I'm so glad Yeah, that you're talking about transitions, because one of the things that we know is that even even neuro typical children sometimes have trouble with transitions. But we certainly know that neurodiverse kids and kids who've experienced trauma do. So let's talk about some other things we can do to transition, I love the tips you've just gave, would another one be to start shifting our schedule, because we've been in the summer routine. So what or would it help to start shifting our schedule into a school routine sooner rather than later?
Absolutely done. And I think before you shift the schedule, I want you to have that what I used to call a town hall meeting where you're with the children and you sit down and you talk about the schedule, and you give them a little bit of a voice. And making sure our children have a say in how their lives unfold, especially children that are in foster care, because they've had no voice if you think about, one of the biggest things of of trauma that is taken away is the voice, a lot of times the voice is taken away during the trauma. And then afterwards, when children are moved, they don't have a voice on where they're going to go, who's going to take care of them what school they're gonna go to, they've had nothing. So you really want to make sure that they have a voice and they have a little bit of power as they see it. Obviously, you are the last decision makers because if they say, Well, I think we should stay up till midnight, you know, obviously, you're going to have a little bit of say in that but, you know, set up, set the schedule up, have that whiteboard out, be able to align things and how much time do you need for this and, and again, practice on the timing of it so that they have a little bit of buy in. And that's gonna be really important. So I'd love your idea of shifting your schedule ahead of time, but then making sure that they have had a little bit of say in what that schedule looks like.
Great idea, anything before we move off a transition, any more tips for transitioning into the to the new year.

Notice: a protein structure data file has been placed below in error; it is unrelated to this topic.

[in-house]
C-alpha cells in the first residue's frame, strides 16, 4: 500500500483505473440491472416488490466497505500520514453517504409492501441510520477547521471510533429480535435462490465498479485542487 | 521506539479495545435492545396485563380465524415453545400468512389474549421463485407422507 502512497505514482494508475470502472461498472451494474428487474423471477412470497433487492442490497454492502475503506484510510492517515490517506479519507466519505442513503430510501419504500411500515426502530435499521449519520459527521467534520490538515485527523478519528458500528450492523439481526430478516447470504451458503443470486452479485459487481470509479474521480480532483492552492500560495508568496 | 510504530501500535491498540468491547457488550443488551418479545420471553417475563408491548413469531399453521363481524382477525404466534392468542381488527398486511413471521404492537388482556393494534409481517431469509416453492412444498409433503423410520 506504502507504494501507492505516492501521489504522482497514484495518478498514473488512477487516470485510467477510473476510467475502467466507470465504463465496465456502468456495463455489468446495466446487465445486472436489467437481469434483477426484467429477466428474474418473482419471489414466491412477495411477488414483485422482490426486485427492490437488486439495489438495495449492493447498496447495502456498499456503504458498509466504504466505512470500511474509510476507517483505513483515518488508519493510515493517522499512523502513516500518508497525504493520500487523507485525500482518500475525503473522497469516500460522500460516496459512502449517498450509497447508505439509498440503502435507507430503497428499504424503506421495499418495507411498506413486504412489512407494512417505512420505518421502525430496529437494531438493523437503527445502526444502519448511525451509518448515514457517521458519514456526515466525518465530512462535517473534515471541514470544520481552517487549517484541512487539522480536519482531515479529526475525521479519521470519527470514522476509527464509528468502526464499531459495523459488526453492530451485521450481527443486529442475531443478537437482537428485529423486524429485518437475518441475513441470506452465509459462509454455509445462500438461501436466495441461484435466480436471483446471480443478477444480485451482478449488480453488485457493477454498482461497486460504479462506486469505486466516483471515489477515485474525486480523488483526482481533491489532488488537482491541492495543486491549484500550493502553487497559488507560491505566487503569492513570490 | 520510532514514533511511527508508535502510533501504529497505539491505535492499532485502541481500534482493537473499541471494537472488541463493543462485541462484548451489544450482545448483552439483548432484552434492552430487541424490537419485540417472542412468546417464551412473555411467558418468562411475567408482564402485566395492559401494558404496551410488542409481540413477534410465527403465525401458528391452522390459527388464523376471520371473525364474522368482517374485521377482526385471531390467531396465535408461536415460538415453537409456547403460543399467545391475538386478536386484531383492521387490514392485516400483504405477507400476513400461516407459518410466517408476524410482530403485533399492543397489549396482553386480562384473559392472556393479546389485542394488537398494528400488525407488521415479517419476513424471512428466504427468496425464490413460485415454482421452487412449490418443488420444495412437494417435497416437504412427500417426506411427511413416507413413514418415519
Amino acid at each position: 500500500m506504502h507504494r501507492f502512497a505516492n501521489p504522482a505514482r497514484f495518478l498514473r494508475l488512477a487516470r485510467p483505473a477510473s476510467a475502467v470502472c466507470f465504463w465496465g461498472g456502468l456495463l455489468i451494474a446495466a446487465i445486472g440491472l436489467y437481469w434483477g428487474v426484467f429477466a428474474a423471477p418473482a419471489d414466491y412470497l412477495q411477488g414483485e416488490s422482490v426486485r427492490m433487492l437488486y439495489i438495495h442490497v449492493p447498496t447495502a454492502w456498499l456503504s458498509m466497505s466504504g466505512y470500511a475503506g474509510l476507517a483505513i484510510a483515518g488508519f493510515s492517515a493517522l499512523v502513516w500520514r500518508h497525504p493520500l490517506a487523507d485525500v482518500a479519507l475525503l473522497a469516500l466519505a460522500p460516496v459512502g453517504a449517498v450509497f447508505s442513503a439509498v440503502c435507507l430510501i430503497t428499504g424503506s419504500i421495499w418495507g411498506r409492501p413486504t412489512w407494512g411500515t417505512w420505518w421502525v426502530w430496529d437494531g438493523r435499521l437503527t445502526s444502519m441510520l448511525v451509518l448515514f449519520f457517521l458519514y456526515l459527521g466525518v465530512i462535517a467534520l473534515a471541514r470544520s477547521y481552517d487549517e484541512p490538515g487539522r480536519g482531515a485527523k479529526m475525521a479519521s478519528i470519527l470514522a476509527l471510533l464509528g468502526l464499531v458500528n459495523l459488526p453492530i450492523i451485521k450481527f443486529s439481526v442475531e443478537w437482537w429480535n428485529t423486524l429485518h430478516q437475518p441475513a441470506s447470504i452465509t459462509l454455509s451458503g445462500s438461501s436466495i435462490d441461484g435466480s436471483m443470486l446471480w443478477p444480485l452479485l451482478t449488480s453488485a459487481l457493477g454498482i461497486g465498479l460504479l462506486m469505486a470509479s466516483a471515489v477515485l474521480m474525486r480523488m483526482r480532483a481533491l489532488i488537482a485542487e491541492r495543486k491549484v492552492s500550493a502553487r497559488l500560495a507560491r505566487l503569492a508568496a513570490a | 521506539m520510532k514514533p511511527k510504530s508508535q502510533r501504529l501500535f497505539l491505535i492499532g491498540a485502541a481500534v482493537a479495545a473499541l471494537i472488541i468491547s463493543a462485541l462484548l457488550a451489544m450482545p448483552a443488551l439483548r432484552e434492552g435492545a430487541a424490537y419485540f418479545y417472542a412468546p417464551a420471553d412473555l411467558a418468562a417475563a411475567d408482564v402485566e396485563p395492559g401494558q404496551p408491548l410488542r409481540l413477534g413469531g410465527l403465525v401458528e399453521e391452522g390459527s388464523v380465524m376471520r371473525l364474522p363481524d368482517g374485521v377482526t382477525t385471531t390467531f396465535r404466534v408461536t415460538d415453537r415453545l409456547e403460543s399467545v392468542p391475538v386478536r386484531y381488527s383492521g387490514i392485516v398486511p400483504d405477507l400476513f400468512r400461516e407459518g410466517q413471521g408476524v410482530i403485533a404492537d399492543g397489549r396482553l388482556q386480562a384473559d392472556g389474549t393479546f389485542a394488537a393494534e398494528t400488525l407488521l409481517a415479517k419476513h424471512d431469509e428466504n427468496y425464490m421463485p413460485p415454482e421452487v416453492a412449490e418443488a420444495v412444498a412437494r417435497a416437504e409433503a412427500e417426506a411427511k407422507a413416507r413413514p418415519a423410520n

You know, try to stay in the home environment as consistent on other things like even simple things like food because again with our children and foster care, that's that so many food issues that you want to be consistent with. If you traditionally have spaghetti on Monday, then I want you to keep having spaghetti on Monday like don't just change it up just because you got a whim, like the normal routines that you already have established around food and just where you go, and the things you do keep that as consistent as possible, I think the one thing we have to recognize is that predictability and the consistency is so grounding for our children. And when other things are changing, if we can at least keep those in place, the better off you will be.
Alright, and this is a question we often get from parents at the beginning of the year, should they be proactive or reactive? And specifically, what I mean, is it better to address potentially sensitive issues up front before they happen, when they might not even happen? Or should you wait to see if it comes up and address it then? And now let me start with an example of the family tree assignment? Or, yep, does, let's just start with that one. I mean, because you kind of don't want to go in with your guns blazing. And you don't want to go in and start assuming that the teachers are going to do things. But on the other hand, it's better to nip things in the bud before they happen. So what are your thoughts on that?